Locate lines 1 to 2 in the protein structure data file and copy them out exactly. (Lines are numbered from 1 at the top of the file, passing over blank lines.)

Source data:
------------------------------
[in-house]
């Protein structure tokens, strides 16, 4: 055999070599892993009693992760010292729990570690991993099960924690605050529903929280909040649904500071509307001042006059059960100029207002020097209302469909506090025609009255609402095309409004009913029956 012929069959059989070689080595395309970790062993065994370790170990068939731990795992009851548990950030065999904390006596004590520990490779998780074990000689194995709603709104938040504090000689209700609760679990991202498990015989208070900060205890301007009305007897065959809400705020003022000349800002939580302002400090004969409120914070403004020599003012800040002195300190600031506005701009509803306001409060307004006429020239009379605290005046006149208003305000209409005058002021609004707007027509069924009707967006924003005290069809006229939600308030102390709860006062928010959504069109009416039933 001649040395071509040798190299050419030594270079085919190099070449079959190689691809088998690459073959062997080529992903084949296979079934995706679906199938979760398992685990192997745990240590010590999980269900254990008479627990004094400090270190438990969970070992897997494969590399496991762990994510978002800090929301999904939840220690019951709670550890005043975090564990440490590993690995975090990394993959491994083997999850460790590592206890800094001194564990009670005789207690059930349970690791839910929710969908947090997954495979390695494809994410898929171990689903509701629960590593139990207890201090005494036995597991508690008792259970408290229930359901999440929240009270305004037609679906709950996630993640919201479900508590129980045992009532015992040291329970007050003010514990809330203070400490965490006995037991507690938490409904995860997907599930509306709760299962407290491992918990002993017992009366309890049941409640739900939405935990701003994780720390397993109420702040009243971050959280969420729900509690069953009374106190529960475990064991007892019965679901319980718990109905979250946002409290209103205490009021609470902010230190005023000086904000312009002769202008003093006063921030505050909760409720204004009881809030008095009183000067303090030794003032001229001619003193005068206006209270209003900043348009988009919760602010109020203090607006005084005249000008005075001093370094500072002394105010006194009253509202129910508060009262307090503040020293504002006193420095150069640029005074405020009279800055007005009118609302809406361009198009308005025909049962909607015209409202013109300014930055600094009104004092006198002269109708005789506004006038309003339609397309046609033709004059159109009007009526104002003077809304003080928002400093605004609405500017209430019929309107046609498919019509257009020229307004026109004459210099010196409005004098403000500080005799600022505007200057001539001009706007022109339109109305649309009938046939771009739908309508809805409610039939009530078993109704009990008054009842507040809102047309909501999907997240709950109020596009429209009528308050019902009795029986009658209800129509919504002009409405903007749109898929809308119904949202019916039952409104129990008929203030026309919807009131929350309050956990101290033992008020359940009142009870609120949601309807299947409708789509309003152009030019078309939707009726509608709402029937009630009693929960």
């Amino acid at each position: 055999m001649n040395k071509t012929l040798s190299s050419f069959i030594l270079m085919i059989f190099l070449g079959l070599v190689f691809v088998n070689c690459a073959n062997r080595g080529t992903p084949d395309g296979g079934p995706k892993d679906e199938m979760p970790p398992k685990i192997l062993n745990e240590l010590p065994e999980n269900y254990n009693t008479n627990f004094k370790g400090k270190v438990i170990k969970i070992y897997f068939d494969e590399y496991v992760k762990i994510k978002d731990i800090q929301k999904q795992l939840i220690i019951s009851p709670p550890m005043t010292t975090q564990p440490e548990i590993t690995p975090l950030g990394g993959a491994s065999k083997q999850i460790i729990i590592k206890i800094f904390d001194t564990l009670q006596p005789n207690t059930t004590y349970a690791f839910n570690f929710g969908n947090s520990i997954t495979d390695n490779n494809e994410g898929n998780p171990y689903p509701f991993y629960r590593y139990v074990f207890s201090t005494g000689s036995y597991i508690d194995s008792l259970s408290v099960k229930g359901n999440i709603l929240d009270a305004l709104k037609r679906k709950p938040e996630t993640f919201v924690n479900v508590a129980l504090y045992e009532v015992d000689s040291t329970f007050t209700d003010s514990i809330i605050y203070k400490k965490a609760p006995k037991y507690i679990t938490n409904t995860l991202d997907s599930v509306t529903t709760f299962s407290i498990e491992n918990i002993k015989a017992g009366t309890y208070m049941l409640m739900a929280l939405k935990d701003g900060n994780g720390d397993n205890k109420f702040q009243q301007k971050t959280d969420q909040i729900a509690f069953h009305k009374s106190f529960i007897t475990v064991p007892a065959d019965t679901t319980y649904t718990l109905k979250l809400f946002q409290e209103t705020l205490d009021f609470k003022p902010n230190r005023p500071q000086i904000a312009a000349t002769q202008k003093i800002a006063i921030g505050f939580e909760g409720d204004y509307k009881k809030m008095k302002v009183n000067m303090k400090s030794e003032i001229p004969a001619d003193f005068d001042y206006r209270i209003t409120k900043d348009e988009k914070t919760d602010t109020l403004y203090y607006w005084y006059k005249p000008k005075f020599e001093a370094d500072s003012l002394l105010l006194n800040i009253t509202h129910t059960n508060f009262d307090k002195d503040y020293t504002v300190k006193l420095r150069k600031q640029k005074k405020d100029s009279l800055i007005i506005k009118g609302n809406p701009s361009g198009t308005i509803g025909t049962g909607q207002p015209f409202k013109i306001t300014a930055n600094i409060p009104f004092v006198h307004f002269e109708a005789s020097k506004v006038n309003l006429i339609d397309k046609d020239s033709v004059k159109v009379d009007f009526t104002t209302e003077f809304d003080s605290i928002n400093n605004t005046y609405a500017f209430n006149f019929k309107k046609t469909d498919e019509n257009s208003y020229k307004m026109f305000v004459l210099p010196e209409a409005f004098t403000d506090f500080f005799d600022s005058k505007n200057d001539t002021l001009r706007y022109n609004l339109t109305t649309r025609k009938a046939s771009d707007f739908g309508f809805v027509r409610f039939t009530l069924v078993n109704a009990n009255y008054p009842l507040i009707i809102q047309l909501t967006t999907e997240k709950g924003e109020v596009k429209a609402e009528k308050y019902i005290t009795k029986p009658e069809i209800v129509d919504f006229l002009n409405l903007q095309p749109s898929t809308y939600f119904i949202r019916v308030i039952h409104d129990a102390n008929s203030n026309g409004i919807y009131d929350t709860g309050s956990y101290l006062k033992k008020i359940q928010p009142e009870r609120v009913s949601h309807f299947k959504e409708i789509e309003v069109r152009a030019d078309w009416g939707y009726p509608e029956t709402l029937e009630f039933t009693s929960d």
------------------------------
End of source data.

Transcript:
[in-house]
């Protein structure tokens, strides 16, 4: 055999070599892993009693992760010292729990570690991993099960924690605050529903929280909040649904500071509307001042006059059960100029207002020097209302469909506090025609009255609402095309409004009913029956 012929069959059989070689080595395309970790062993065994370790170990068939731990795992009851548990950030065999904390006596004590520990490779998780074990000689194995709603709104938040504090000689209700609760679990991202498990015989208070900060205890301007009305007897065959809400705020003022000349800002939580302002400090004969409120914070403004020599003012800040002195300190600031506005701009509803306001409060307004006429020239009379605290005046006149208003305000209409005058002021609004707007027509069924009707967006924003005290069809006229939600308030102390709860006062928010959504069109009416039933 001649040395071509040798190299050419030594270079085919190099070449079959190689691809088998690459073959062997080529992903084949296979079934995706679906199938979760398992685990192997745990240590010590999980269900254990008479627990004094400090270190438990969970070992897997494969590399496991762990994510978002800090929301999904939840220690019951709670550890005043975090564990440490590993690995975090990394993959491994083997999850460790590592206890800094001194564990009670005789207690059930349970690791839910929710969908947090997954495979390695494809994410898929171990689903509701629960590593139990207890201090005494036995597991508690008792259970408290229930359901999440929240009270305004037609679906709950996630993640919201479900508590129980045992009532015992040291329970007050003010514990809330203070400490965490006995037991507690938490409904995860997907599930509306709760299962407290491992918990002993017992009366309890049941409640739900939405935990701003994780720390397993109420702040009243971050959280969420729900509690069953009374106190529960475990064991007892019965679901319980718990109905979250946002409290209103205490009021609470902010230190005023000086904000312009002769202008003093006063921030505050909760409720204004009881809030008095009183000067303090030794003032001229001619003193005068206006209270209003900043348009988009919760602010109020203090607006005084005249000008005075001093370094500072002394105010006194009253509202129910508060009262307090503040020293504002006193420095150069640029005074405020009279800055007005009118609302809406361009198009308005025909049962909607015209409202013109300014930055600094009104004092006198002269109708005789506004006038309003339609397309046609033709004059159109009007009526104002003077809304003080928002400093605004609405500017209430019929309107046609498919019509257009020229307004026109004459210099010196409005004098403000500080005799600022505007200057001539001009706007022109339109109305649309009938046939771009739908309508809805409610039939009530078993109704009990008054009842507040809102047309909501999907997240709950109020596009429209009528308050019902009795029986009658209800129509919504002009409405903007749109898929809308119904949202019916039952409104129990008929203030026309919807009131929350309050956990101290033992008020359940009142009870609120949601309807299947409708789509309003152009030019078309939707009726509608709402029937009630009693929960």